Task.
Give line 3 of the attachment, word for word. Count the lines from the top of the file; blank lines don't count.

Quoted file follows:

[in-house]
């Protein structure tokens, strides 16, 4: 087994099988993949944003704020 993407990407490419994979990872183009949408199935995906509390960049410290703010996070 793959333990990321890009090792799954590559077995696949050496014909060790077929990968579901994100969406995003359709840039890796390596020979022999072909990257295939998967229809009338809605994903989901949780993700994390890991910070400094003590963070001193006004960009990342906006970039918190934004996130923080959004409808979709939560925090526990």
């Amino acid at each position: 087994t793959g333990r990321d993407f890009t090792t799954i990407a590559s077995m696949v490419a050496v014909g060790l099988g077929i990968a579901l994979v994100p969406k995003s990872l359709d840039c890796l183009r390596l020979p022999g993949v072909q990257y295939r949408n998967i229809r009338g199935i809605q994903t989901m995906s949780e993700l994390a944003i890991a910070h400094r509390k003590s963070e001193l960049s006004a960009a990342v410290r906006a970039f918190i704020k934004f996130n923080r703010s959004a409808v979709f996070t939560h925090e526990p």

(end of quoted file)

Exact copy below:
């Amino acid at each position: 087994t793959g333990r990321d993407f890009t090792t799954i990407a590559s077995m696949v490419a050496v014909g060790l099988g077929i990968a579901l994979v994100p969406k995003s990872l359709d840039c890796l183009r390596l020979p022999g993949v072909q990257y295939r949408n998967i229809r009338g199935i809605q994903t989901m995906s949780e993700l994390a944003i890991a910070h400094r509390k003590s963070e001193l960049s006004a960009a990342v410290r906006a970039f918190i704020k934004f996130n923080r703010s959004a409808v979709f996070t939560h925090e526990p």